A number of people have asked me about investing in coins. In my opinion, there are two things to consider in terms of investing, a coins composition and rarity. With this in mind, here are some possibilities.
With the Coinage Act of 1792, Gold Coins started being minted in Philadelphia. During the early 1800’s gold was discovered in the southern US and two branch mints would open, Charlotte, NC(mint mark ‘C’) in 1837 and Dahlonega, GA(mint mark ‘D’) in 1838. Also, New Orleans (mint mark ‘O’) would open in 1838 producing silver and gold coins. These three locations would produce gold coins until the Civil War broke out in 1861. Only New Orleans would reopen after the Civil War. In most cases, Charlotte and Dahlonega had very low mintages and very sought after. Gold would be discovered in California in 1848, which would open the San Francisco mint in 1854. With no train crossing the US, they would have to send the gold by boat. In 1870, the Carson City mint (mint mark ‘CC’) would open mainly because of the silver Comstock lode but also produce gold coins.
The early gold coins came in denominations of $1, $2,50 (Quarter Eagle), $3, $4 (Stella), $5 (Half Eagle), $10 (Eagle) and $20 (Double Eagle). If you should find a Stella coin, consider yourself very fortunate because I think there were less than 1,000 minted between 1879 and 1880. If you’re looking for more affordable gold coins (up to $1,000), you can go for coins after 1886.
With the Great Depression that began in 1929, people were hoarding gold coins more than ever. In 1933, the US stopped producing gold coins, taking us away from the gold standard. Most of the Double Eagle coins minted in 1933 were melted but a few made it to the public. One of them sold for $7,590,020 in 2002.
In 1986, the US mint started minting bullion coins. They would produce 4 different American Eagle gold coins, $5 tenth ounce, $10 quarter ounce, $25 half ounce and $50 ounce. Bullion coins go up and down depending on the price of gold.
If you are like me, and can’t afford to spend hundreds or thousands of dollars to purchase a gold coin, there is always silver. The only thing is if you are investing, go for the pre-1965 Silver Coins. Modern silver coins and commemoratives are nice to collect, but in many cases, their values have gone down since they were released.
Unlike gold, silver coins were released in circulation until 1964 and in smaller denominations from the half dime to the dollar. A popular silver coin for investing is the Morgan Dollar. There are some Morgans that are easy to get and others are a challenge. The lower mintage Carson City dollar are the one sought out.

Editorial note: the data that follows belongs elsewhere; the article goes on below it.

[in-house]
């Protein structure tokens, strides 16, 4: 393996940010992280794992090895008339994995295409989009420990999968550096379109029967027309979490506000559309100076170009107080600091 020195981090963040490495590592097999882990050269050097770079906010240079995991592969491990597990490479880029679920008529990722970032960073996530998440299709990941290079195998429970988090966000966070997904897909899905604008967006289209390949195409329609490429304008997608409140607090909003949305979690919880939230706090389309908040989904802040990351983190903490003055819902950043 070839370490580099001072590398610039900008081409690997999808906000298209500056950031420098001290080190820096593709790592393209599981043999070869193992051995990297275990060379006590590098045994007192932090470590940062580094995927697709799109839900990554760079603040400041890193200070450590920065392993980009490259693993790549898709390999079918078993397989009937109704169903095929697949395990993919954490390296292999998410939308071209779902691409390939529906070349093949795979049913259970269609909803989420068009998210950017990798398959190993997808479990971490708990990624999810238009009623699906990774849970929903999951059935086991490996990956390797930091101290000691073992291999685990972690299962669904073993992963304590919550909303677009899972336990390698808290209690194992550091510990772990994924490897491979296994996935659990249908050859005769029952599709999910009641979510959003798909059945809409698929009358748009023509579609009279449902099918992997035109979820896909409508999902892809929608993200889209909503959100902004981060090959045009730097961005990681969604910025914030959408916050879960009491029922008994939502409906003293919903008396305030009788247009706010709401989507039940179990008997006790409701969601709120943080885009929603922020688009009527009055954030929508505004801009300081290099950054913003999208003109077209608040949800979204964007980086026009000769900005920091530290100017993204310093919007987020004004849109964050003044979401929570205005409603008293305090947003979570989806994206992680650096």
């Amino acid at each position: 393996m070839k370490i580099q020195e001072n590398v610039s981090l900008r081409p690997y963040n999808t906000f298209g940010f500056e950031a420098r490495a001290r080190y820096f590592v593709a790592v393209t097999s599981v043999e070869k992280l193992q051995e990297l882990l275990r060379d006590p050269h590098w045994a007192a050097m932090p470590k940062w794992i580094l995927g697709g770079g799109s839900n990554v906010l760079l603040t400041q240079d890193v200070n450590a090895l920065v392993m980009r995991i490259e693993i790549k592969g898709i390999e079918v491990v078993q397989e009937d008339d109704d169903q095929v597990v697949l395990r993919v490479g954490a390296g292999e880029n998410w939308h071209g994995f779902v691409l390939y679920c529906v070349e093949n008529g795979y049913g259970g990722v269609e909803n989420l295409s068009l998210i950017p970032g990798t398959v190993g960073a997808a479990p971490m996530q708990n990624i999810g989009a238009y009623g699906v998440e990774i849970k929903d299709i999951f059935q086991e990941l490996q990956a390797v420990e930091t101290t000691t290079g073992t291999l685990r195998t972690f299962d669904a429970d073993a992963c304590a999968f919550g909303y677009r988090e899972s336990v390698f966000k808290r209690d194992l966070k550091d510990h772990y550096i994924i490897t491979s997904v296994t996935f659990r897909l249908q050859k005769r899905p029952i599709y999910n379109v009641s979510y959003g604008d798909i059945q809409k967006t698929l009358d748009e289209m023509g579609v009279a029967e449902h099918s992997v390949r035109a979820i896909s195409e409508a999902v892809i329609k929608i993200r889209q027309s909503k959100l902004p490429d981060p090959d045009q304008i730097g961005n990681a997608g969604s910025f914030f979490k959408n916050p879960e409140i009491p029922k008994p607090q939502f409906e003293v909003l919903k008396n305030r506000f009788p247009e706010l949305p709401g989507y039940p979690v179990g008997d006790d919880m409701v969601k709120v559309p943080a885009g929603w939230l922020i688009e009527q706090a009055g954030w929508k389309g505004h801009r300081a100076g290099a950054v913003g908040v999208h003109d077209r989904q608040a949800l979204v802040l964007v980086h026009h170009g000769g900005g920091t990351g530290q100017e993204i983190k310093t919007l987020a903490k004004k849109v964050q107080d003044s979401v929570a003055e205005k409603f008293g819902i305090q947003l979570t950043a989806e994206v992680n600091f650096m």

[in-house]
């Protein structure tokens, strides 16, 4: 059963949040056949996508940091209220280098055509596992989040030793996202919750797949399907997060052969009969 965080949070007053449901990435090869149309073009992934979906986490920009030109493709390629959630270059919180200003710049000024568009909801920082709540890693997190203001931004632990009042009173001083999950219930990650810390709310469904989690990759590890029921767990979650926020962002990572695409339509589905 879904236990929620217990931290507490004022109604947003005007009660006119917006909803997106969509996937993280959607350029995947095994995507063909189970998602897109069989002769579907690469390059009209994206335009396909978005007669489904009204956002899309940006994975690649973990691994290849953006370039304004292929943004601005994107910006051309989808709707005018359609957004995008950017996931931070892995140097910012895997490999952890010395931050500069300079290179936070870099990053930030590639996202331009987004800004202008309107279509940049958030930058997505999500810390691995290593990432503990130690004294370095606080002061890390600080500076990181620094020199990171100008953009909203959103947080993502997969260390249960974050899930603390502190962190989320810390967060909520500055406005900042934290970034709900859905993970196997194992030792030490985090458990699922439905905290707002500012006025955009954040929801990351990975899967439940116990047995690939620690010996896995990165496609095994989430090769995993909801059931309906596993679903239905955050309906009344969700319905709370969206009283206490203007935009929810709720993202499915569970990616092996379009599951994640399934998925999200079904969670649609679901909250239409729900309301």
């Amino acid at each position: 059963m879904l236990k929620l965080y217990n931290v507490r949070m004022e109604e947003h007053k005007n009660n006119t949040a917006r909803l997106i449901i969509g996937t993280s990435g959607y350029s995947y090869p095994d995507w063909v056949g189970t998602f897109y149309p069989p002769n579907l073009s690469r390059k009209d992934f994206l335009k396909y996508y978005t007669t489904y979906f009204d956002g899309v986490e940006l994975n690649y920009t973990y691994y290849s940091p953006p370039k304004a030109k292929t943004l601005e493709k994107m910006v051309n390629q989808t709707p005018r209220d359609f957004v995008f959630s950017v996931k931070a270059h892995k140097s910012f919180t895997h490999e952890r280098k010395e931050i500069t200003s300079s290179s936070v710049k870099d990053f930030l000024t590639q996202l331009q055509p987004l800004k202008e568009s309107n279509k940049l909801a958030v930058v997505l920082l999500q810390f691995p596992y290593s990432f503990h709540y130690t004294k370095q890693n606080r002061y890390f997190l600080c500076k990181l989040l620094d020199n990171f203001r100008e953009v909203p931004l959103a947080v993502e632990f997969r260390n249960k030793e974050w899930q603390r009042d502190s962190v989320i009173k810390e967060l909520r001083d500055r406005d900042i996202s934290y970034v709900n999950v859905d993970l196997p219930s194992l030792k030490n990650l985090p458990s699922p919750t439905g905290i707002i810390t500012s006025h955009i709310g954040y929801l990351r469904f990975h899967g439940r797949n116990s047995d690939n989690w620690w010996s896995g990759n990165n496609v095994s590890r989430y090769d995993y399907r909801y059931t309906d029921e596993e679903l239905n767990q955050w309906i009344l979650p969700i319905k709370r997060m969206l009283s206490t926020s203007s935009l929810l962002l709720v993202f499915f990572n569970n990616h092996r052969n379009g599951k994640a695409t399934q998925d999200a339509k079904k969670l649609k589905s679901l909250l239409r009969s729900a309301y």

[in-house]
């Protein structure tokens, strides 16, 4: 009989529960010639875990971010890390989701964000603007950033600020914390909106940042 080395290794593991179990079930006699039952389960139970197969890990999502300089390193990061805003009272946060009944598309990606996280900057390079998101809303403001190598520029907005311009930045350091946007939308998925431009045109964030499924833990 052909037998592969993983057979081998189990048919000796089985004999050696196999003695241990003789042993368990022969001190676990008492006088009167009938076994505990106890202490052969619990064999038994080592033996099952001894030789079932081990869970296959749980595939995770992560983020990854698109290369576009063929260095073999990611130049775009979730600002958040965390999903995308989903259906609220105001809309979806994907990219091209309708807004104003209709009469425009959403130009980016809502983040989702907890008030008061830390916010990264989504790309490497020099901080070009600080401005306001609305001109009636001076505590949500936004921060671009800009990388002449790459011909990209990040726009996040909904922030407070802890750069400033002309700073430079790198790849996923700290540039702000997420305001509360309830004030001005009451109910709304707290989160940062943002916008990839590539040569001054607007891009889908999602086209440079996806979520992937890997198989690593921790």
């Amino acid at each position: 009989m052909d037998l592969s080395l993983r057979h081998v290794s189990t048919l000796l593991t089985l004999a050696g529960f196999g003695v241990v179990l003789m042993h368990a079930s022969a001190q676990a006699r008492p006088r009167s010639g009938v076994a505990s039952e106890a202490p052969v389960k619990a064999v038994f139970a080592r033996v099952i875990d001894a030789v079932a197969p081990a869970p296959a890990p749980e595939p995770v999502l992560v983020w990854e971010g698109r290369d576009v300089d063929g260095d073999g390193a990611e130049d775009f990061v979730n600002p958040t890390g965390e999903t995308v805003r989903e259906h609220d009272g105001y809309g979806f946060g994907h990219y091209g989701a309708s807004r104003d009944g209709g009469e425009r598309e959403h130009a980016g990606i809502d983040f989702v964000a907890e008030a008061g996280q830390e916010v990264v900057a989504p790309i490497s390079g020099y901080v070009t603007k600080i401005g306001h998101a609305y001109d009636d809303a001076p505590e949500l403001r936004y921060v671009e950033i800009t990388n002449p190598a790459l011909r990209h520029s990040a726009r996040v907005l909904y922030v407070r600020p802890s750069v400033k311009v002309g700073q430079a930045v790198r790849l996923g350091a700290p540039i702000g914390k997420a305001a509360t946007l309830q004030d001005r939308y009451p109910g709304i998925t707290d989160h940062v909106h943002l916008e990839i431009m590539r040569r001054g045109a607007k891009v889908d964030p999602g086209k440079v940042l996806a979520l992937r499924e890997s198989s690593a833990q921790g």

For investing, go for the uncirculated coins over circulated coins. Besides Morgan Dollars, Peace Dollars, Walking Liberty Half Dollars and Franklin Dollars could be considered.
In 1986, the American Eagle Silver Bullion Dollar was introduced. As with the gold bullion coins, the value goes up and down depending on the current price of silver.
This is a no brainer. Investors look for rare coins like the 1916-D Mercury Dime, 1909-S VDB Lincoln Cent and the 1877 Indian Cent. However, not all low mintage coins are worth as much as you think. For example, the 1931-S penny was the second lowest minted Lincoln cent, but many people hoarded them in high condition back in the Great Depression. You might be able to get one in uncirculated condition for under $200. However, a 1914-D which had about 250,000 more minted than the 1931-S goes for $200 in good condition and at least $2,000 in uncirculated condition.
There are counterfeit silver, gold and rare coins out there. If it sounds too good to be true, it probably is. Play it safe and buy coins at coin shops, coin dealers and coin shows. Stay away from yard sales and pawn shops unless you know enough about the coin to purchase. Online auctions can be good, but look at the pictures carefully. I haven’t had a problem with online auctions, but for rare or gold coins, go for slabbed ones or encapsulated by a certification company like PCGS or NGC.
I hope this helps you with your coin investing
Just realize, this is my opinion in terms of investing. Other collectors may believe otherwise, but I think these three categories are a good way to go. If you think of anything else, please comment about it here.